Protests in Brazil: the collaborative riots

Something changed in Brazil and we’re still trying to figure out what really happened. Suddenly everybody is out on the streets protesting against problems that are so old they are considered part of the Brazilian culture by now. It’s really hard to pinpoint one thing that led to all of this amazing commotion but one aspect really stands out and that is how big of a role online social networks played in the planning and organization of all these movements. The very first protest that arguably set off all other riots in Brazil happened in the city of Porto Alegre, capital of Rio Grande do Sul state in the extreme south of the country.

After a new law raised bus fare by R$0,20 (~U$ 0,09), a lot of people were left outraged. So some of them created a Facebook group and started discussing about the issue and how they could do something about it. They decided to organize a protest but obviously they didn’t have any money to engage more people in the cause. They started sharing pictures and information about how unfair the way fares and the entire system was handled in Porto Alegre. By doing that campaign using social media they were able to bring about 10.000 people to the first rally! However, as we’ve seen in other collaborative initiatives, the positive effect didn’t end there and the message continued to spread throughout Brazil, causing the issue to be heard by people all over the country. The result is what was shown in every TV station around the globe recently.

The riots are so collaborative in their essence due to the crowdsourced way they were created that the traditional media refers to the movement as the first movement with no leader, being only people demanding a better country as equals.

This image shows the involvement of Brazilians in social networks mapped by Brandviewer (hashtag analyzer tool). In red we see the regions with the highest number of hashtags about the movements posted. The two most successful hashtags were: #ogiganteacordou (“the giant (Brazil) woke up”), #vemprarua (“come to the streets”).


And on top of the movement itself being collaborative we are also seeing other types of collaboration through platforms created specifically for the protests like:

    • – This website is a map tool where the manifestants can report all sort of relevant information about the riots: police hostility, safe places for shelter, wi-fi spots, civil violence, ETC. By now the website has a lot of reports and valuable knowledge about the rallies making the entire thing safer for everyone.

    • The Guardian – Brazil Protests – This is a collaborative website created by the British newspaper The Guardian, where they ask people from Brazil to send them pictures and reports about the riots creating a very good photo gallery and information center completely crowdsourced.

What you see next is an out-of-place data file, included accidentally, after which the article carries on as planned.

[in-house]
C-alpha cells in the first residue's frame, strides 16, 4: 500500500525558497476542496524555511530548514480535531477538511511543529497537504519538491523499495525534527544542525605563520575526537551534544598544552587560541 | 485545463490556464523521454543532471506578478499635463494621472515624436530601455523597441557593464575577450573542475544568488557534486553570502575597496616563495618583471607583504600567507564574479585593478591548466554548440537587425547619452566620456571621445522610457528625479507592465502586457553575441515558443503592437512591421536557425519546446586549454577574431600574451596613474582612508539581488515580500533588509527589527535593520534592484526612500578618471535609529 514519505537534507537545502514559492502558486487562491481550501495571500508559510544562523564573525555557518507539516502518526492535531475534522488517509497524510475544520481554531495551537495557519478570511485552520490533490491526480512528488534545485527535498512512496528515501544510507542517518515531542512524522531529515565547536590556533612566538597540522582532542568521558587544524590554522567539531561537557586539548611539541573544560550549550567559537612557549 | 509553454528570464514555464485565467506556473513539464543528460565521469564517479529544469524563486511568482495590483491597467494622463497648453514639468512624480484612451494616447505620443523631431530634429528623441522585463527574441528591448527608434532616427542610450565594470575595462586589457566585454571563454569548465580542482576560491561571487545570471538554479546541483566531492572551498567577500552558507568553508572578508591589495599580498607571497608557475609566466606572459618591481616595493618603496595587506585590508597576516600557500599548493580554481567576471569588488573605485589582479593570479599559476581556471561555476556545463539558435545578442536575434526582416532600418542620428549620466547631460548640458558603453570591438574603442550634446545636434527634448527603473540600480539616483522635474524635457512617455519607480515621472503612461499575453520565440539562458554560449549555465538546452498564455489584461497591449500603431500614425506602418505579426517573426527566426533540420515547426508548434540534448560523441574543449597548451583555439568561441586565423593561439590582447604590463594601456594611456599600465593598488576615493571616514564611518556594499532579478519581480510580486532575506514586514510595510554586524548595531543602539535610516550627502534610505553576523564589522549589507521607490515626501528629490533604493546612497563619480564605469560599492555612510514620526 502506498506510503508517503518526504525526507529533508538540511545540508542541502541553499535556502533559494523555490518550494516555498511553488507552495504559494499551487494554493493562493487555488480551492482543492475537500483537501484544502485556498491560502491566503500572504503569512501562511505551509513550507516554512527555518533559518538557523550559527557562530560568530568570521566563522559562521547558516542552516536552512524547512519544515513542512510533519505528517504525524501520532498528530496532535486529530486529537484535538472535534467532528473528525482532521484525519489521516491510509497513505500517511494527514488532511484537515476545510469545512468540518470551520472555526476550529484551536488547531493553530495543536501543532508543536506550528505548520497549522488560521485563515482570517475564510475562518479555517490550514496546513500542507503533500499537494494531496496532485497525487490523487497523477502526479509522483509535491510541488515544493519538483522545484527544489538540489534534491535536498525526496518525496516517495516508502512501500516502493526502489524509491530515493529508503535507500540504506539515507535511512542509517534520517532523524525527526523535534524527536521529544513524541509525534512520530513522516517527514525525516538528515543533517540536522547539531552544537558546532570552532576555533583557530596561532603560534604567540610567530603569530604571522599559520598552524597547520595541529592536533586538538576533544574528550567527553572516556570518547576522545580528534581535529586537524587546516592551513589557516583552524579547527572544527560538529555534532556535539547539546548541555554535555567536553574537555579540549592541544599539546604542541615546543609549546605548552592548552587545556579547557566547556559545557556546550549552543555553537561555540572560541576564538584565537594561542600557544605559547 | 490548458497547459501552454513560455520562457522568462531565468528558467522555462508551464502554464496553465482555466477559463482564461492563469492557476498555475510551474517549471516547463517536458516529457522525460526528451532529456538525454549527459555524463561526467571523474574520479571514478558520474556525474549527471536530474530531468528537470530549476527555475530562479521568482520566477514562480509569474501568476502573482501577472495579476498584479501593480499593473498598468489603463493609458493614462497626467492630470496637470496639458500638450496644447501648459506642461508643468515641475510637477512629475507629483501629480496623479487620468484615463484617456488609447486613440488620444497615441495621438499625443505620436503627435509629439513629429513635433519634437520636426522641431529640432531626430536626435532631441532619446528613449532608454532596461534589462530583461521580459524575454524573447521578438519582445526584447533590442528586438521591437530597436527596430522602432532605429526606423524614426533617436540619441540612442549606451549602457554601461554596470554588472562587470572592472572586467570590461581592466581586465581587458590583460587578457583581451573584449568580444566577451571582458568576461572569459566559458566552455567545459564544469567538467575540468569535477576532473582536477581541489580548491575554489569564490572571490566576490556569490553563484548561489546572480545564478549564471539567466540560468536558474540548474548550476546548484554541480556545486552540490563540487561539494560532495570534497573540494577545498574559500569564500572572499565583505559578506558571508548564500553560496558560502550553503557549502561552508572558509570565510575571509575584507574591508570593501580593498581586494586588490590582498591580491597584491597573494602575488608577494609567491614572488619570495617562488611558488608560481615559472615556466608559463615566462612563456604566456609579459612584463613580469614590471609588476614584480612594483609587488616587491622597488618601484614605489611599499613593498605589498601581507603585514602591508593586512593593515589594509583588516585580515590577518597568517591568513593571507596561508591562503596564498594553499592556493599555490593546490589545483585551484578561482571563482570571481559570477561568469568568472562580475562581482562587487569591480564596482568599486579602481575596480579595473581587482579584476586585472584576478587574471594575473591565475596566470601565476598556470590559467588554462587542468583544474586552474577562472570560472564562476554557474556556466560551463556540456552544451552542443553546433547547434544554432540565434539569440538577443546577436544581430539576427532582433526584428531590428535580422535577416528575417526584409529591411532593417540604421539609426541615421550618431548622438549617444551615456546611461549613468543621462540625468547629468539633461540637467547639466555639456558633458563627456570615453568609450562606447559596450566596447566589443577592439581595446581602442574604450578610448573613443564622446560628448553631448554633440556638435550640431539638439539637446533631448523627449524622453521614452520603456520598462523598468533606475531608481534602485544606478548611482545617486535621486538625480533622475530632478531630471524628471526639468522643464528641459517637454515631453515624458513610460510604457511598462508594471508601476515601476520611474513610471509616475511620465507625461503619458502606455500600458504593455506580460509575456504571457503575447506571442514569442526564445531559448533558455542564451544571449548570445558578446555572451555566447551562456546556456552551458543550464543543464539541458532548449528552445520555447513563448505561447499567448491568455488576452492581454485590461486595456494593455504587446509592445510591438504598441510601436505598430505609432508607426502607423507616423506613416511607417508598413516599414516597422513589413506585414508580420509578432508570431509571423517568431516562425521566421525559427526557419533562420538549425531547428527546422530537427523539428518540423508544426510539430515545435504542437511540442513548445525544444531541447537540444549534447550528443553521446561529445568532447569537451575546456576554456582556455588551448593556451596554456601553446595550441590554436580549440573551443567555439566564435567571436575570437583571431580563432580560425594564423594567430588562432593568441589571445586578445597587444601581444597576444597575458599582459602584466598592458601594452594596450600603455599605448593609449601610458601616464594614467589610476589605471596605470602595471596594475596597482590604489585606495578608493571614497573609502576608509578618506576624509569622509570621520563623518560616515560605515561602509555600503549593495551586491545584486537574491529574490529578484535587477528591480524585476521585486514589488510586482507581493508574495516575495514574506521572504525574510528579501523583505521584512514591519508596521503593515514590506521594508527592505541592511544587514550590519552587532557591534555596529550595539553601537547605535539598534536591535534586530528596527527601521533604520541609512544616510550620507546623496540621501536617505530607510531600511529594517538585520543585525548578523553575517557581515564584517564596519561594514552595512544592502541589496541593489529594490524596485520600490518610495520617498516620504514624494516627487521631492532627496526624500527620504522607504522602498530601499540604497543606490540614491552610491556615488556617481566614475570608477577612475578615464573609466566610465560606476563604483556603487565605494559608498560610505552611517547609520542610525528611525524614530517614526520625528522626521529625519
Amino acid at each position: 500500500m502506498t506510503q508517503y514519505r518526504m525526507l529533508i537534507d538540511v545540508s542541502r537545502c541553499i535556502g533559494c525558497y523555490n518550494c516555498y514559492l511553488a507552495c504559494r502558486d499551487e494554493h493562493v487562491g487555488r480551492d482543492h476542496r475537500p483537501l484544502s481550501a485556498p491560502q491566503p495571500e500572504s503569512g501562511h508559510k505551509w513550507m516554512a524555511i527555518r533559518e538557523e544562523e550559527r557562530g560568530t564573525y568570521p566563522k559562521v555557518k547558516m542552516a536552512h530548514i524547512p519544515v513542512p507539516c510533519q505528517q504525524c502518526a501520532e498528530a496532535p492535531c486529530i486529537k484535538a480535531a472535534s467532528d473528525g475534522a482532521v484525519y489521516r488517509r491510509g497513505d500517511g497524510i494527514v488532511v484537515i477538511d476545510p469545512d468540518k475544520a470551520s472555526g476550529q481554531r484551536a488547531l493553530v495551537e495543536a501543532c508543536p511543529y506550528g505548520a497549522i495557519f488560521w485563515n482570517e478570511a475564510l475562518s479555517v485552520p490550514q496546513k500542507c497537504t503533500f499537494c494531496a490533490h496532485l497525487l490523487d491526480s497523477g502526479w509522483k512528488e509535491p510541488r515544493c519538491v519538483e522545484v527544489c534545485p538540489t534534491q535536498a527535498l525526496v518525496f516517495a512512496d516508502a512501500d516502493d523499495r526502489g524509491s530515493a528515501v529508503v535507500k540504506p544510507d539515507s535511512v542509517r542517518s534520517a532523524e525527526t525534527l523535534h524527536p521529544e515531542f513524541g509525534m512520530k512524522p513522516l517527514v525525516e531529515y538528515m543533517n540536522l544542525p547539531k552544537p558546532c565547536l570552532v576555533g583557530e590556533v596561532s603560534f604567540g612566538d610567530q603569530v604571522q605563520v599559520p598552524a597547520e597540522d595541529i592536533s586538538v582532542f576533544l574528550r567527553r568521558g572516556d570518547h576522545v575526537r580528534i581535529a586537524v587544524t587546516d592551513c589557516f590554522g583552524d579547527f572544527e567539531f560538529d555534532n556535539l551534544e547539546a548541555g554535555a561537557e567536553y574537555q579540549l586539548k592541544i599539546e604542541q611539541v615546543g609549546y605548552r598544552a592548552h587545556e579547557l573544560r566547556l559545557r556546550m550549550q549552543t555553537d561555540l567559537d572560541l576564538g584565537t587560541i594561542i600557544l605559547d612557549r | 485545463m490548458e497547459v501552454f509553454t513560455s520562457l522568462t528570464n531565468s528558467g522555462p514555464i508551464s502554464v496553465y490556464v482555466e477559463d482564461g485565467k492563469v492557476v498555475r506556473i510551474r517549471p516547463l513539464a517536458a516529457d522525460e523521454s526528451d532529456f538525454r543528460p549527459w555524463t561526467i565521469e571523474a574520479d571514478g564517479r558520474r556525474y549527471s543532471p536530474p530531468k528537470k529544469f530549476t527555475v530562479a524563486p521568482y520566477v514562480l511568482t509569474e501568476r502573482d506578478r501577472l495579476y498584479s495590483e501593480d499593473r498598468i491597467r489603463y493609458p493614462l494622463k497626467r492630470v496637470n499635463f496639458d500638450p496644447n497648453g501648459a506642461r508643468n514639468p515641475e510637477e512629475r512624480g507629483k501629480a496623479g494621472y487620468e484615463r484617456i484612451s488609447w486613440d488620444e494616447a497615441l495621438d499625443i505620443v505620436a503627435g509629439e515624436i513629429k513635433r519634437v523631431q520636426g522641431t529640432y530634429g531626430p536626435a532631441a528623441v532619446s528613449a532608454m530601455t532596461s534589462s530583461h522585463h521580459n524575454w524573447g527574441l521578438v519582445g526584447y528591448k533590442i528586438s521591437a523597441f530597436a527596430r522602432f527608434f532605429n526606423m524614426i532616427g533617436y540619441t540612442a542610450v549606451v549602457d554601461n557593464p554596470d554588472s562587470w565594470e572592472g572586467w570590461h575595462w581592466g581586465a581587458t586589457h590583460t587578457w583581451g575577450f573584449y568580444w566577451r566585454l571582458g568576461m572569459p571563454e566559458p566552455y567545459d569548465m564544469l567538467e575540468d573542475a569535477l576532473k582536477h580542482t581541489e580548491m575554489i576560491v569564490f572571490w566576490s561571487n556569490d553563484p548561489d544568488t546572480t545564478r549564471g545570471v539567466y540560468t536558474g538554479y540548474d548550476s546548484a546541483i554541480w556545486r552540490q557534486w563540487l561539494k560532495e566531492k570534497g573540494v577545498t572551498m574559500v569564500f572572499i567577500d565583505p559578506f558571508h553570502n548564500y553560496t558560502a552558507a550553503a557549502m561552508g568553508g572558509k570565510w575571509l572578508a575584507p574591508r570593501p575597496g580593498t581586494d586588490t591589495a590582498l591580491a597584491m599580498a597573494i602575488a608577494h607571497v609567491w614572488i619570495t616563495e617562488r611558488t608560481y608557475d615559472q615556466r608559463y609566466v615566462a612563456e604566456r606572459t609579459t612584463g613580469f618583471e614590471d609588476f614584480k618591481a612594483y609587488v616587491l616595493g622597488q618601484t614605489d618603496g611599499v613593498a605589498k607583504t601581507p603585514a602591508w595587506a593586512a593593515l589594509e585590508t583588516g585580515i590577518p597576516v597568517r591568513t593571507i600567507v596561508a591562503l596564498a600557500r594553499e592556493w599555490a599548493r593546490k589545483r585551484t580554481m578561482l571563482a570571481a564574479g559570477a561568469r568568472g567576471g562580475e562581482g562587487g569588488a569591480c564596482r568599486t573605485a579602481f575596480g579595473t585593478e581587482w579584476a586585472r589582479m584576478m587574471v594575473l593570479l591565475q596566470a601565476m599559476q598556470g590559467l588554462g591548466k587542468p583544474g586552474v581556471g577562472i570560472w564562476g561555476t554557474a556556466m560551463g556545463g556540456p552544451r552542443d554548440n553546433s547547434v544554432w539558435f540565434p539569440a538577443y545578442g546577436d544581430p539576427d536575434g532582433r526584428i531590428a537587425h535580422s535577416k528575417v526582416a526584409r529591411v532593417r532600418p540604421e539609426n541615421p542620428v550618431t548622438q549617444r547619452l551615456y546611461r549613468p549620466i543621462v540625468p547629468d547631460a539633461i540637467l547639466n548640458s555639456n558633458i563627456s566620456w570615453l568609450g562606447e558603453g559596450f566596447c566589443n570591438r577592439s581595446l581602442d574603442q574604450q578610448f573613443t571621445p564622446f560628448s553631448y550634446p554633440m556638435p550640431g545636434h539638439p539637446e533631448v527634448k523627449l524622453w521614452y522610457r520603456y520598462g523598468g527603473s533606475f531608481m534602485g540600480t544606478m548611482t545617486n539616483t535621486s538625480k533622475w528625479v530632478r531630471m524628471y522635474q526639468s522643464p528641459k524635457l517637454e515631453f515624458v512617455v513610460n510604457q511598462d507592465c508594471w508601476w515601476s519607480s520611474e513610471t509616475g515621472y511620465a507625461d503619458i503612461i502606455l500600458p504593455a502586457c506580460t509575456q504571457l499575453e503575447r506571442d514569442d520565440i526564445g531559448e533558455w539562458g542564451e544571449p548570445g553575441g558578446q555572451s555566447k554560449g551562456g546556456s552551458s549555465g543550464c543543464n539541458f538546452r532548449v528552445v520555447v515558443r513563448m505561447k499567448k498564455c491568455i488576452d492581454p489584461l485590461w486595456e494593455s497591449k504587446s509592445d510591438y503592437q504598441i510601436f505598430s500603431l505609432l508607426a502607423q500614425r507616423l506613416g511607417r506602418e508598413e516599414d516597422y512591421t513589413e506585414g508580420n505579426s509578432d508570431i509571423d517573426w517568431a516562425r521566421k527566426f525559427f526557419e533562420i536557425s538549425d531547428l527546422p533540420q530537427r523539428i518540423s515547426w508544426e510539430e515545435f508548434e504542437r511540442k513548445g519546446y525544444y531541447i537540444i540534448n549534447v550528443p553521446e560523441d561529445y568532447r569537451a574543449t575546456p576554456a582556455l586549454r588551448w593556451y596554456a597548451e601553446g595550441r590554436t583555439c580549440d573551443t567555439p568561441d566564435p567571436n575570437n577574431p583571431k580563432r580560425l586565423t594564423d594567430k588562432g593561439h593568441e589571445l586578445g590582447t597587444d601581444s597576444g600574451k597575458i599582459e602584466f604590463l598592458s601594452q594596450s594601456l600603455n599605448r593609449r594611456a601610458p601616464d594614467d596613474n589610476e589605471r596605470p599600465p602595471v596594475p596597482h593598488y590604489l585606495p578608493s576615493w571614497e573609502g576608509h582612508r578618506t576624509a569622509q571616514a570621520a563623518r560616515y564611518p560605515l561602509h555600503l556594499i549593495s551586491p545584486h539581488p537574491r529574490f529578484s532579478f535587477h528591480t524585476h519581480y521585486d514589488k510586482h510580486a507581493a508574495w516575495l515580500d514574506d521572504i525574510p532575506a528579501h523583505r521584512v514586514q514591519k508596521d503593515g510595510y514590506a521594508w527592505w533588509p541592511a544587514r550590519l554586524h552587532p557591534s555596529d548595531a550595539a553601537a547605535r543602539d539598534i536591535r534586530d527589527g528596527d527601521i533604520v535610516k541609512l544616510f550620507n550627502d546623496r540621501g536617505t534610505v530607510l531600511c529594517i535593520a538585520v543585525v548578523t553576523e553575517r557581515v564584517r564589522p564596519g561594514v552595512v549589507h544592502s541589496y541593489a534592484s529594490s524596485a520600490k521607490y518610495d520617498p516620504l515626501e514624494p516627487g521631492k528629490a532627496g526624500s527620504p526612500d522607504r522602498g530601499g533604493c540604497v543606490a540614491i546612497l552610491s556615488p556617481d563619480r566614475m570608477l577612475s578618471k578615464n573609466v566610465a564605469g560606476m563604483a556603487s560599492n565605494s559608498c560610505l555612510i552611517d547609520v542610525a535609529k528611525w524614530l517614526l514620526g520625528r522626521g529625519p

Ironically, one can say that a lot of the problems Brazilians are outraged about could be solved by the same collaborative approach used to initiate this movement. Things like car sharing and ride-sharing platforms could help to address one of the most mentioned problems in the riots which was urban mobility. Unfortunately, platforms like these wouldn’t be approved by the local government. Most of the participants of the riots ask for better public services and they demand it from the state. The idea of self organized collaboration platforms is very unheard to Brazilians. This directly impacts the way Brazilians relate to public services since the only vision they have is that such services must be provided by the government.

Brazil is the 6th largest economy in the world but also one of the most regulated, making it tough for collaborative solutions to spread. This heavy regulation discourage collaborative consumption companies to invest in the attempt of making their solutions known to the local public. Just so we can have a clearer idea about this, the World Bank released a study this year ranking the countries in order of Ease of Doing Business and from the 185 countries in the study, Brazil ranked 130th. For example, it’s actually easier to do business in Bosnia than it is in Brazil.

The Sharing Economy is taking the world by storm and it’s being very successful in building trust among people. The challenges of this kind of economy are being met with creativity and technology allocating resources in a much more efficient way. Even though it’s impossible to stop something so economically and socially superior, bad government policies and regulations can definitely slow down the pace of this evolution. We are seeing a major shift in Brazil and even though the outcome of this is still a little unpredictable, one thing is for sure: the country will never be the same again. With that said, there has never been a better time for the ideas of this new economy to reach the ears of the Brazilians who are now finally playing a main role in the history of the country.


by Giovanni Nervo

5 thoughts on “Protests in Brazil: the collaborative riots

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